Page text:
US20120222252A1 - Surface cleaning apparatus - Google Patents

Surface cleaning apparatus Download PDF

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Publication number
US20120222252A1
US20120222252A1 US13040695 US201113040695A US20120222252A1 US 20120222252 A1 US20120222252 A1 US 20120222252A1 US 13040695 US13040695 US 13040695 US 201113040695 A US201113040695 A US 201113040695A US 20120222252 A1 US20120222252 A1 US 20120222252A1
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Prior art keywords
air
cyclone
cleaning
surface
chamber
Prior art date
Legal status (The legal status is an assumption and is not a legal conclusion. Google has not performed a legal analysis and makes no representation as to the accuracy of the status listed.)
Abandoned
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US13040695
Inventor
Wayne Ernest Conrad
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G B D Corp
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G B D Corp
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    • AHUMAN NECESSITIES
    • A47FURNITURE; DOMESTIC ARTICLES OR APPLIANCES; COFFEE MILLS; SPICE MILLS; SUCTION CLEANERS IN GENERAL
    • A47LDOMESTIC WASHING OR CLEANING; SUCTION CLEANERS IN GENERAL
    • A47L9/00Details or accessories of suction cleaners, e.g. mechanical means for controlling the suction or for effecting pulsating action; Storing devices specially adapted to suction cleaners or parts thereof; Carrying-vehicles specially adapted for suction cleaners
    • A47L9/10Filters; Dust separators; Dust removal; Automatic exchange of filters
    • A47L9/16Arrangement or disposition of cyclones or other devices with centrifugal action
    • A47L9/1658Construction of outlets
    • A47L9/1666Construction of outlets with filtering means
    • AHUMAN NECESSITIES
    • A47FURNITURE; DOMESTIC ARTICLES OR APPLIANCES; COFFEE MILLS; SPICE MILLS; SUCTION CLEANERS IN GENERAL
    • A47LDOMESTIC WASHING OR CLEANING; SUCTION CLEANERS IN GENERAL
    • A47L9/00Details or accessories of suction cleaners, e.g. mechanical means for controlling the suction or for effecting pulsating action; Storing devices specially adapted to suction cleaners or parts thereof; Carrying-vehicles specially adapted for suction cleaners
    • A47L9/10Filters; Dust separators; Dust removal; Automatic exchange of filters
    • A47L9/106Dust removal
    • AHUMAN NECESSITIES
    • A47FURNITURE; DOMESTIC ARTICLES OR APPLIANCES; COFFEE MILLS; SPICE MILLS; SUCTION CLEANERS IN GENERAL
    • A47LDOMESTIC WASHING OR CLEANING; SUCTION CLEANERS IN GENERAL
    • A47L9/00Details or accessories of suction cleaners, e.g. mechanical means for controlling the suction or for effecting pulsating action; Storing devices specially adapted to suction cleaners or parts thereof; Carrying-vehicles specially adapted for suction cleaners
    • A47L9/10Filters; Dust separators; Dust removal; Automatic exchange of filters
    • A47L9/16Arrangement or disposition of cyclones or other devices with centrifugal action
    • A47L9/1608Cyclonic chamber constructions

Abstract

A surface cleaning apparatus comprises an air flow path extending from a dirty air inlet to a clean air outlet and includes a suction motor. The surface cleaning apparatus may be battery powered and/or may have a power requirement of 200 Watts or less. A cyclone chamber may be provided in the air flow path and may comprise a cyclone air inlet having a height, a cyclone air outlet and a screen surrounding the cyclone air outlet. The cyclone air outlet may comprise a passage that extends into the cyclone chamber less than the height of the cyclone inlet.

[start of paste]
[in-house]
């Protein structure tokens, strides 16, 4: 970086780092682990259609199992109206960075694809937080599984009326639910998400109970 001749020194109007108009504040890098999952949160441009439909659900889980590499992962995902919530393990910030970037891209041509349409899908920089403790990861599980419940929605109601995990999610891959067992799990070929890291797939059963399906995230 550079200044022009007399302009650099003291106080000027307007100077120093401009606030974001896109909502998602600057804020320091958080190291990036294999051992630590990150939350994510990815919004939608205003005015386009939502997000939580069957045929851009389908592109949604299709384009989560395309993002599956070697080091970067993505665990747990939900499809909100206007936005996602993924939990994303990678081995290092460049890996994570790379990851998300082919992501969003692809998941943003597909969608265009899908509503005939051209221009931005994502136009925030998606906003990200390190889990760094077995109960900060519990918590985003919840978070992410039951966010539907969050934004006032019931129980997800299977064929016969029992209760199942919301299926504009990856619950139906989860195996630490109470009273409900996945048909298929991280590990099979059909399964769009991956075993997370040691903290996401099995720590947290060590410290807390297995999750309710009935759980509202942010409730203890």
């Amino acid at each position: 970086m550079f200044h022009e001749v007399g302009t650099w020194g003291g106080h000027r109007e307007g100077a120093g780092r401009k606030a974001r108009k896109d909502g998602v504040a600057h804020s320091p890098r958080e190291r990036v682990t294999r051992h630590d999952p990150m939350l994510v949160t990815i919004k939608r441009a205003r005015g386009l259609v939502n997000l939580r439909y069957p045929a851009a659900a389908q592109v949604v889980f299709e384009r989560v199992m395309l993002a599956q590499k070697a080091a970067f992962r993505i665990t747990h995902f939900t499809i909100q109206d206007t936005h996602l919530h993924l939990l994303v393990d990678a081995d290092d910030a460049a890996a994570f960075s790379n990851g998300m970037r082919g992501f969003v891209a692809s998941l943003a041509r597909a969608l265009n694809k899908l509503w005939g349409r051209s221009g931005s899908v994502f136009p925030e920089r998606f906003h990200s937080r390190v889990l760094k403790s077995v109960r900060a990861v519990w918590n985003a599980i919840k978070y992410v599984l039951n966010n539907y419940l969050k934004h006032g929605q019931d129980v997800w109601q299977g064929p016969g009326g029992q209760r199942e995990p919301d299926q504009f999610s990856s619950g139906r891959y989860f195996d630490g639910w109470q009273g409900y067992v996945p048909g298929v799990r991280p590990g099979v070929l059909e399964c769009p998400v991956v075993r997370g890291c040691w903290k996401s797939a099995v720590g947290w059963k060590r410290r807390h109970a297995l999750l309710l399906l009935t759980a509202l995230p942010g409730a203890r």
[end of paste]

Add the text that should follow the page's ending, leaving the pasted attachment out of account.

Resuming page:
Description

    FIELD
  • [0001]
    The disclosure relates to surface cleaning apparatuses, such as vacuum cleaners having a suction motor that produces a reduced air flow, such as a battery operated vacuum cleaner
  • INTRODUCTION
  • [0002]
    Various constructions for surface cleaning apparatuses, such as vacuum cleaners, are known. Currently, many surface cleaning apparatuses are constructed using at least one cyclonic cleaning stage. Air is drawn into the vacuum cleaners through a dirty air inlet and conveyed to a cyclone inlet. The rotation of the air in the cyclone results in some of the particulate matter in the airflow stream being disentrained from the airflow stream. This material is then collected in a dirt bin collection chamber, which may be at the bottom of the cyclone or in a direct collection chamber exterior to the cyclone chamber (see for example WO2009/026709 and U.S. Pat. No. 5,078,761). One or more additional cyclonic cleaning stages and/or filters may be positioned downstream from the cyclone.
  • SUMMARY
  • [0003]
    The following summary is provided to introduce the reader to the more detailed discussion to follow. The summary is not intended to limit or define the claims.
  • [0004]
    According to one broad aspect, a surface cleaning apparatus comprises at least one cyclone chamber and has a suction motor that is operated at a reduced power level compared to a convention vacuum cleaner. For example, the suction motor may have a power requirement of 200 Watts or less. Alternately, or in addition the surface cleaning apparatus may be battery operated. The cyclone chamber is provided with a vortex finder that extends into the cyclone chamber less than the height of the cyclone air inlet and, preferably, no vortex finder is provided. It has been surprisingly determined that, by reducing the size of, or eliminating the vortex finder, (without making any other change), the cleaning performance of the surface cleaning apparatus may be improved.
  • [0005]
    While a battery pack having a large power capacity may be provided so as to provide a high level of current for an extended period of time, the weight of the battery pack may be excessive for use in a vacuum cleaner. However, if the weight of the battery pack is reduced, then the operating life between charges may be low or the air flow produced by the surface cleaning apparatus may result in poor cleaning performance. In such a case, reducing the size of, or eliminating the vortex finder may result in an improvement in cleaning performance.
  • [0006]